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This won't win me any fans..
2012
unknownj
Headline:
        http://news.bbc.co.uk/2/hi/americas/6570241.stm

Second story:
        http://news.bbc.co.uk/2/hi/middle_east/6567329.stm

So the message here is - nutter who killed 33 people wrote a note. This is more important than 200 people dying in Iraq.

People have already said that the reason the Virginia situation is more newsworthy is because it's easier for other Americans to identify with the victims, and feel like it has some sort of personal impact on their lives.

"some 140 people were killed [..] in a food market"

So what, people can't identify with civilians who go to the market? Because a food market is such an alien concept, and we can't possibly imagine that being us? Or is it that it's Iraq, and people are always dying there? Because when last I checked, people being killed in educational institutions in the USA isn't exactly uncommon - surely we should be used to that too.

I just really fail to understand why American university students are in some way more special than people in Iraq, or indeed anywhere else that people get killed. To be honest, everything I've seen about US College Culture makes it seem alien to me. I don't get this whole fraternity / sorority thing, nor do I understand the bizarre sports-scholarship concept, or even what they're there to learn. When I went to university, I read Mathematics - so I, y'know, studied Mathematics. I don't get how the US system works, how you can just pick and choose all manner of pointless crap.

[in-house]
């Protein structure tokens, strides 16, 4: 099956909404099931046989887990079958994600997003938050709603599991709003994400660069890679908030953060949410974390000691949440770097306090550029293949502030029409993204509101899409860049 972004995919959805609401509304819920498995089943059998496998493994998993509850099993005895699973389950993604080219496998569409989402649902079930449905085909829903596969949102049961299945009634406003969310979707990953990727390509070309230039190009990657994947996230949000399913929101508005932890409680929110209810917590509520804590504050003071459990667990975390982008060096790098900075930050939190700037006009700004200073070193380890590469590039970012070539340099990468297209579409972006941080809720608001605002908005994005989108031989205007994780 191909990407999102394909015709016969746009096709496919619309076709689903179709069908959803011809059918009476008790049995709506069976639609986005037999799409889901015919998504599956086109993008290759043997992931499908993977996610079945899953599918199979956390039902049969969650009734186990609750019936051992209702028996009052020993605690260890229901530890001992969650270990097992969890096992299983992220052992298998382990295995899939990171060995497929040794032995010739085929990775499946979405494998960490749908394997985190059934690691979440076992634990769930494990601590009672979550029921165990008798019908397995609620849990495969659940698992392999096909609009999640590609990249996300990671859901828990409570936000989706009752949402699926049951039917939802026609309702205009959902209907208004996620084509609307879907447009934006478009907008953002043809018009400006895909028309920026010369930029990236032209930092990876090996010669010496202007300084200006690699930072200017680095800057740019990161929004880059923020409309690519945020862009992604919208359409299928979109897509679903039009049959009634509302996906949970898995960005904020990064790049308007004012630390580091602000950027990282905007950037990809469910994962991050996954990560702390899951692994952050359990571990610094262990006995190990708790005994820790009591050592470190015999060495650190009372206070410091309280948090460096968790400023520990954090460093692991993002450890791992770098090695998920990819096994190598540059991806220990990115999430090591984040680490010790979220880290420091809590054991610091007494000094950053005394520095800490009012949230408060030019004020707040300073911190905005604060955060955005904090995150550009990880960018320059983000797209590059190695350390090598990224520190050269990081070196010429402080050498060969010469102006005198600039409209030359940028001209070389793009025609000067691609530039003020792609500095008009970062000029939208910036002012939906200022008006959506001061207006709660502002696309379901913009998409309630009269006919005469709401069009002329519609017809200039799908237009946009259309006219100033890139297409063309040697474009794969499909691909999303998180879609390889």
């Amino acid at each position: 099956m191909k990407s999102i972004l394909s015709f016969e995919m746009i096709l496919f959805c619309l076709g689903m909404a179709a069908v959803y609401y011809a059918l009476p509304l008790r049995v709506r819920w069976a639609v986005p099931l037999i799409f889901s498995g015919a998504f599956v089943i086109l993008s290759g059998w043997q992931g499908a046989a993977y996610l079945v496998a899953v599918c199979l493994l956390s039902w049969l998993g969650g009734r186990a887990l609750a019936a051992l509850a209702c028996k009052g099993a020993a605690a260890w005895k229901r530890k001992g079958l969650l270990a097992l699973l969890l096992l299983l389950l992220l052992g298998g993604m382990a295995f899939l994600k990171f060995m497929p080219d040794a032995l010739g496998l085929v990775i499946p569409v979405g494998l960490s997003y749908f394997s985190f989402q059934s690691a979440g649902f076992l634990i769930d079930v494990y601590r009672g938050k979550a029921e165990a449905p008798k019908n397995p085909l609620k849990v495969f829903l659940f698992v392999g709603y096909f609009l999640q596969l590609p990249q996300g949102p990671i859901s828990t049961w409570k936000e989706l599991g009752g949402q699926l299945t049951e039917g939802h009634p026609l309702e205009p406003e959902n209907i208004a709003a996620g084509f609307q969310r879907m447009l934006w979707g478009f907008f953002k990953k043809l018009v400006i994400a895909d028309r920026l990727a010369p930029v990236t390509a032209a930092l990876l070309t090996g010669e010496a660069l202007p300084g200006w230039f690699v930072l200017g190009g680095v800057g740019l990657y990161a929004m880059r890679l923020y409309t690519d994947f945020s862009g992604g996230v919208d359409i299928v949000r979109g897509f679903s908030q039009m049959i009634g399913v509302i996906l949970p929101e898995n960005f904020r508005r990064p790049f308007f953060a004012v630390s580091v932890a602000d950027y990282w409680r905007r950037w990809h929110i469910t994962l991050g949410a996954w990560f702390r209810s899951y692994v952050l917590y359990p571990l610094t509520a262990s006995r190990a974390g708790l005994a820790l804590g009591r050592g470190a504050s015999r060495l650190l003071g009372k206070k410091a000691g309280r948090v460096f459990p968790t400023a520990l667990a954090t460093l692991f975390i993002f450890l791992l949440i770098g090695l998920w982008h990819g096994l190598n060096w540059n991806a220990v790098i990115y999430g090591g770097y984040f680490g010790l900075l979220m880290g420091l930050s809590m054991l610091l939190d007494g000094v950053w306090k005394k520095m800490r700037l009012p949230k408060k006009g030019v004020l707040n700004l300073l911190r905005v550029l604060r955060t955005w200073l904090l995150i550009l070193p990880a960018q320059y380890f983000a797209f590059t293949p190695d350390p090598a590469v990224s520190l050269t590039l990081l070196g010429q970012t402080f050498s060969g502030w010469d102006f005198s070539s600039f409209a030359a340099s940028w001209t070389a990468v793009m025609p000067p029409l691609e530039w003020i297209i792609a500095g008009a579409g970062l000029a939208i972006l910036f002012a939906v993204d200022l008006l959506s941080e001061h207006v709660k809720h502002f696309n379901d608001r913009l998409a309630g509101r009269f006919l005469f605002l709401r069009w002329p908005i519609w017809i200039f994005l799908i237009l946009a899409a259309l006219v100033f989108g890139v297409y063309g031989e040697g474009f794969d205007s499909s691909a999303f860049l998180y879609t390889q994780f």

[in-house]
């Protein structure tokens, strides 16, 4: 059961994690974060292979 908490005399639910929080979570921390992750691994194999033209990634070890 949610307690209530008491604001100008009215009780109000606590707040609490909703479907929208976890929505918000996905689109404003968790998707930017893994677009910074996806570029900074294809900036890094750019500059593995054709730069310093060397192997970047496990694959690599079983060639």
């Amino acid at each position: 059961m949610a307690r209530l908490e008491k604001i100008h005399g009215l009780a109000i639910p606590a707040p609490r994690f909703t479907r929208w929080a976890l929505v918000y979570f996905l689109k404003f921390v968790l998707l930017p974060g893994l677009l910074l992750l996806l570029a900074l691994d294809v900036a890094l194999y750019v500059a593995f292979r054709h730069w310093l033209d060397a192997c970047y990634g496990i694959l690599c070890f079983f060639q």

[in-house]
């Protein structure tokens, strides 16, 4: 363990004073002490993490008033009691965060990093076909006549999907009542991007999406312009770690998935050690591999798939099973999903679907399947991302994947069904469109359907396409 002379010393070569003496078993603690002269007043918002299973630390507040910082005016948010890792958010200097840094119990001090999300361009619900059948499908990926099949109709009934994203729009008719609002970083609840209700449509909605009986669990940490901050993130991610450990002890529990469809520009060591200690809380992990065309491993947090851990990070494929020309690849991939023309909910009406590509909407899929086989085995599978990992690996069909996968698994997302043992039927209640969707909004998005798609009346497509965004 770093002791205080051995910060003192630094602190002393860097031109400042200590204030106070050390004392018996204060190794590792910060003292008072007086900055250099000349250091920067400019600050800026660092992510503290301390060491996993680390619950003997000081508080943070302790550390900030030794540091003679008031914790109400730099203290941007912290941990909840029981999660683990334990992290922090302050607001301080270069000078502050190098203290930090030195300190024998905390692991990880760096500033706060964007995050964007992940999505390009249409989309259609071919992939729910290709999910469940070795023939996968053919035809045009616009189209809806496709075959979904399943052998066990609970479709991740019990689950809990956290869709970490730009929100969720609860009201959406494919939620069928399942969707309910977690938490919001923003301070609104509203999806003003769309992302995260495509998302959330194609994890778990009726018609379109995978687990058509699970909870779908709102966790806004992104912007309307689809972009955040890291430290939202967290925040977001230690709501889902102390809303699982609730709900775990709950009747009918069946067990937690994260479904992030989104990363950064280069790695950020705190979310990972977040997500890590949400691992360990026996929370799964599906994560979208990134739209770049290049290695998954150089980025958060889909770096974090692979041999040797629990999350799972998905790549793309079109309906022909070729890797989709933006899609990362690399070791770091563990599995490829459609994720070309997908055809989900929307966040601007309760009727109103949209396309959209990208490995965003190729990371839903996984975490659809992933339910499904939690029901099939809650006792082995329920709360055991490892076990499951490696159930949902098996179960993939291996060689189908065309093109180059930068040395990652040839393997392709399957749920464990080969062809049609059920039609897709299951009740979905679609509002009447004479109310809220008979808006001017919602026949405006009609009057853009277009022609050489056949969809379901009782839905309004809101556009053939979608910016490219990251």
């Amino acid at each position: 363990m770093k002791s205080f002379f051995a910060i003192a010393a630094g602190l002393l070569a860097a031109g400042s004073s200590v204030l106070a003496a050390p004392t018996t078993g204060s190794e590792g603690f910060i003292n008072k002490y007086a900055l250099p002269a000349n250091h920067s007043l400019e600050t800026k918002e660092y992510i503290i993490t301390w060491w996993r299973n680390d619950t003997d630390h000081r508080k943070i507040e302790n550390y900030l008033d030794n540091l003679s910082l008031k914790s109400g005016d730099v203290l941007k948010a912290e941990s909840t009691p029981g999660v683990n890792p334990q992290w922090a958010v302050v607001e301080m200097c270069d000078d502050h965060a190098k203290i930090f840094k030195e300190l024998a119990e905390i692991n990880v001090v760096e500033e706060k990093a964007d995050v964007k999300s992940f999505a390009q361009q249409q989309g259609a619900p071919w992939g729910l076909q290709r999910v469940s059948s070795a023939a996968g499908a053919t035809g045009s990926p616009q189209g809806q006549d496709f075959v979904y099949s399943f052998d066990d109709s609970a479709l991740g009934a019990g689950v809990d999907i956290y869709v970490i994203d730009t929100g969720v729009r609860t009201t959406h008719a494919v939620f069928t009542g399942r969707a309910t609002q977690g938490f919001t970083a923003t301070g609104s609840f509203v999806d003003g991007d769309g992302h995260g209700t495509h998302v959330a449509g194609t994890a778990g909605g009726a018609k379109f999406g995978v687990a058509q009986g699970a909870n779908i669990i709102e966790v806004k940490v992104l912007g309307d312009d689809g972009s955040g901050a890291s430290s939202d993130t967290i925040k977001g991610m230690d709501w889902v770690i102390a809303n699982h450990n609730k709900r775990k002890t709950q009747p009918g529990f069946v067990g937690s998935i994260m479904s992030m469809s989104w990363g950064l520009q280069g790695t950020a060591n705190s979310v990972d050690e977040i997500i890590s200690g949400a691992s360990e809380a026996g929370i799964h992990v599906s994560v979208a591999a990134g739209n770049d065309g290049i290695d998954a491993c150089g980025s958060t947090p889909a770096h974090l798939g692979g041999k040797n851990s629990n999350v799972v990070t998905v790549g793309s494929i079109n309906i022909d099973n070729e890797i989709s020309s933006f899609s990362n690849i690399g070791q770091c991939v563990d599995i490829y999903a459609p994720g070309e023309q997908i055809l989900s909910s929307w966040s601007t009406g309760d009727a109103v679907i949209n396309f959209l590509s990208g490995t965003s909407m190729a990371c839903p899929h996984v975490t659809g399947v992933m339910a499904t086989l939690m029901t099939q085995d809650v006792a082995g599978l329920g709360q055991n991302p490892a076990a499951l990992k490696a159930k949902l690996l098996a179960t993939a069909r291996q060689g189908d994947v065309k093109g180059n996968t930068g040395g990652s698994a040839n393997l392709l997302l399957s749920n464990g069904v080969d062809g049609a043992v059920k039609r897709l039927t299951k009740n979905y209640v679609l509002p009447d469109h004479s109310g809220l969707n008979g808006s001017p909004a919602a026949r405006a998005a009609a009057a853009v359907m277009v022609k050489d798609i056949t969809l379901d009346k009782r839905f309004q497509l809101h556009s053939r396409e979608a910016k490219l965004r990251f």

This isn't intended as a criticism of the US college system - just that I don't get what these kids actually do, so I don't see why I should feel any special affinity to them. On the other hand, I do know exactly what it's like to go shopping for food. Being killed while shopping for food is a scenario that I can identify with.

So I'll save my sympathy for the 200 dead in Iraq. Everyone else can play at being 'hokies', I'll stick with being an Iraqi.

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And yet the Iraq story is top of the UK version of the site.

Ah, but I never read the UK version of the site, because I don't want Western-biased news. Ironic, huh?

Blog-hopping, sorry for intrusion but-

I agree with you. Whether the media intended to or not, it has placed a premium on the lives of Virginia Tech students who shouldn't be considered as more valuable than the women and kids who died in Baghdad. It seems that for shooting and kidnappings to matter, they have to happen to Americans. Alan Johnston and the rest of the world will be passed over unless we put on the shackles of American citizenship, I guess.

Also, why do all the news reports refer to the killer as a South Korean native when he's lived in the States since 1994?

Christian union held a full day "event to mark a moment of reflection following the heartbreaking events earlierthis week at Virginia Tech University in the United States"

"During this time a short poem will be read and those in attendance will be invited to light a candle to commemorate those who have passed away. The aim is to provide a quiet space for staff and students to take some time to reflect on this terrible tragedy"

Iraq is just as far away and more people are dying... but what the hell. They aren't students, (majority) don't speak english and the almost certainly aren't christian... so why bother.

Also don't mention Darfur.


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